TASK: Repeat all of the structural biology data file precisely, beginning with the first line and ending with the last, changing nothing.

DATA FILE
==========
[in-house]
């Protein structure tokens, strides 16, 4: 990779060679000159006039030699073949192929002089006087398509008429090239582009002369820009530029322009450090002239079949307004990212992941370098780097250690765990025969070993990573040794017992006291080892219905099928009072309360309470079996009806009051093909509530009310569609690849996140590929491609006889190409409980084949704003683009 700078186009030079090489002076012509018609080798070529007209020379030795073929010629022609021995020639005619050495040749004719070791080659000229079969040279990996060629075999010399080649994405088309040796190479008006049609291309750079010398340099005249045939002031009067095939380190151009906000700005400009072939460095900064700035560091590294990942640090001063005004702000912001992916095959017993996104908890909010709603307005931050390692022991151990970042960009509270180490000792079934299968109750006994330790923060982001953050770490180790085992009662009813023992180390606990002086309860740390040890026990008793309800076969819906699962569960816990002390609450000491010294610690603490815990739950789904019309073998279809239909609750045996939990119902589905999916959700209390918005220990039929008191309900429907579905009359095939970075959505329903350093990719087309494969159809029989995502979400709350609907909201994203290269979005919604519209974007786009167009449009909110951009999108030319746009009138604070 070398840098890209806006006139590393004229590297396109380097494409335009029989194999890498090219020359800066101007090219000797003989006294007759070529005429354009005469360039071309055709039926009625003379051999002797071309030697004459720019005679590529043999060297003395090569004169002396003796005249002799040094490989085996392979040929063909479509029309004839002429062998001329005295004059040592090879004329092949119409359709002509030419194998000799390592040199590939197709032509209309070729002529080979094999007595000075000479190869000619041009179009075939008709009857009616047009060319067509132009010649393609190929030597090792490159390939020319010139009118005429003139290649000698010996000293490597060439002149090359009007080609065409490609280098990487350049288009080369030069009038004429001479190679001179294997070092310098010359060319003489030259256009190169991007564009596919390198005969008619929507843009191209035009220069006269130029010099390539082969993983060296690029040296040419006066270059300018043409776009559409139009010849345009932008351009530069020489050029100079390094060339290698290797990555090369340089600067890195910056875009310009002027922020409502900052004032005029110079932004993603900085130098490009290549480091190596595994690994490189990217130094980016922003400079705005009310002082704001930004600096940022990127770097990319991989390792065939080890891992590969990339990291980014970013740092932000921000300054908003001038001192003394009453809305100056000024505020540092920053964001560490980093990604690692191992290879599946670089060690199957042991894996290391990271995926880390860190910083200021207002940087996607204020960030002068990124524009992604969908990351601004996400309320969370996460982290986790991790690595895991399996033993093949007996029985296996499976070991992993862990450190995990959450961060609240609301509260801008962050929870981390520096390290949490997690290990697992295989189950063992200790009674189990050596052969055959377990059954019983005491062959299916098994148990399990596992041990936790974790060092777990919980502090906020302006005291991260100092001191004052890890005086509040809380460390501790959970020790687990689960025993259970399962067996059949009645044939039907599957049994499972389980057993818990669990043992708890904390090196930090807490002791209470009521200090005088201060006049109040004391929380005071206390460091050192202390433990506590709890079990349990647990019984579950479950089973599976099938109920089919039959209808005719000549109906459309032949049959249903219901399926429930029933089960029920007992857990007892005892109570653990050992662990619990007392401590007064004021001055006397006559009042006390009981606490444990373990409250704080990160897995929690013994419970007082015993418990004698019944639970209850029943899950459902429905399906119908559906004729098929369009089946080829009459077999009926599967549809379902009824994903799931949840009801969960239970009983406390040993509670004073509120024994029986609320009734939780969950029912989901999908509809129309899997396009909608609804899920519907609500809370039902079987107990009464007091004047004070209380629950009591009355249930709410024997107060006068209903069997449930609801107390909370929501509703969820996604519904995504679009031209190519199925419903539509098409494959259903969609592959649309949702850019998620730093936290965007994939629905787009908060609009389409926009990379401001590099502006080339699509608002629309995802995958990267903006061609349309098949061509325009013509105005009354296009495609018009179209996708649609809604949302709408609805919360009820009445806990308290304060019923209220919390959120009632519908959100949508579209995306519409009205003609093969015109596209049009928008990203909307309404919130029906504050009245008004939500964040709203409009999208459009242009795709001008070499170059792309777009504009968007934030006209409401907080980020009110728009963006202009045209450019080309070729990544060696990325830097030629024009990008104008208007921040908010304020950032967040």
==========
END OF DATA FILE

[in-house]
């Protein structure tokens, strides 16, 4: 990779060679000159006039030699073949192929002089006087398509008429090239582009002369820009530029322009450090002239079949307004990212992941370098780097250690765990025969070993990573040794017992006291080892219905099928009072309360309470079996009806009051093909509530009310569609690849996140590929491609006889190409409980084949704003683009 700078186009030079090489002076012509018609080798070529007209020379030795073929010629022609021995020639005619050495040749004719070791080659000229079969040279990996060629075999010399080649994405088309040796190479008006049609291309750079010398340099005249045939002031009067095939380190151009906000700005400009072939460095900064700035560091590294990942640090001063005004702000912001992916095959017993996104908890909010709603307005931050390692022991151990970042960009509270180490000792079934299968109750006994330790923060982001953050770490180790085992009662009813023992180390606990002086309860740390040890026990008793309800076969819906699962569960816990002390609450000491010294610690603490815990739950789904019309073998279809239909609750045996939990119902589905999916959700209390918005220990039929008191309900429907579905009359095939970075959505329903350093990719087309494969159809029989995502979400709350609907909201994203290269979005919604519209974007786009167009449009909110951009999108030319746009009138604070 070398840098890209806006006139590393004229590297396109380097494409335009029989194999890498090219020359800066101007090219000797003989006294007759070529005429354009005469360039071309055709039926009625003379051999002797071309030697004459720019005679590529043999060297003395090569004169002396003796005249002799040094490989085996392979040929063909479509029309004839002429062998001329005295004059040592090879004329092949119409359709002509030419194998000799390592040199590939197709032509209309070729002529080979094999007595000075000479190869000619041009179009075939008709009857009616047009060319067509132009010649393609190929030597090792490159390939020319010139009118005429003139290649000698010996000293490597060439002149090359009007080609065409490609280098990487350049288009080369030069009038004429001479190679001179294997070092310098010359060319003489030259256009190169991007564009596919390198005969008619929507843009191209035009220069006269130029010099390539082969993983060296690029040296040419006066270059300018043409776009559409139009010849345009932008351009530069020489050029100079390094060339290698290797990555090369340089600067890195910056875009310009002027922020409502900052004032005029110079932004993603900085130098490009290549480091190596595994690994490189990217130094980016922003400079705005009310002082704001930004600096940022990127770097990319991989390792065939080890891992590969990339990291980014970013740092932000921000300054908003001038001192003394009453809305100056000024505020540092920053964001560490980093990604690692191992290879599946670089060690199957042991894996290391990271995926880390860190910083200021207002940087996607204020960030002068990124524009992604969908990351601004996400309320969370996460982290986790991790690595895991399996033993093949007996029985296996499976070991992993862990450190995990959450961060609240609301509260801008962050929870981390520096390290949490997690290990697992295989189950063992200790009674189990050596052969055959377990059954019983005491062959299916098994148990399990596992041990936790974790060092777990919980502090906020302006005291991260100092001191004052890890005086509040809380460390501790959970020790687990689960025993259970399962067996059949009645044939039907599957049994499972389980057993818990669990043992708890904390090196930090807490002791209470009521200090005088201060006049109040004391929380005071206390460091050192202390433990506590709890079990349990647990019984579950479950089973599976099938109920089919039959209808005719000549109906459309032949049959249903219901399926429930029933089960029920007992857990007892005892109570653990050992662990619990007392401590007064004021001055006397006559009042006390009981606490444990373990409250704080990160897995929690013994419970007082015993418990004698019944639970209850029943899950459902429905399906119908559906004729098929369009089946080829009459077999009926599967549809379902009824994903799931949840009801969960239970009983406390040993509670004073509120024994029986609320009734939780969950029912989901999908509809129309899997396009909608609804899920519907609500809370039902079987107990009464007091004047004070209380629950009591009355249930709410024997107060006068209903069997449930609801107390909370929501509703969820996604519904995504679009031209190519199925419903539509098409494959259903969609592959649309949702850019998620730093936290965007994939629905787009908060609009389409926009990379401001590099502006080339699509608002629309995802995958990267903006061609349309098949061509325009013509105005009354296009495609018009179209996708649609809604949302709408609805919360009820009445806990308290304060019923209220919390959120009632519908959100949508579209995306519409009205003609093969015109596209049009928008990203909307309404919130029906504050009245008004939500964040709203409009999208459009242009795709001008070499170059792309777009504009968007934030006209409401907080980020009110728009963006202009045209450019080309070729990544060696990325830097030629024009990008104008208007921040908010304020950032967040």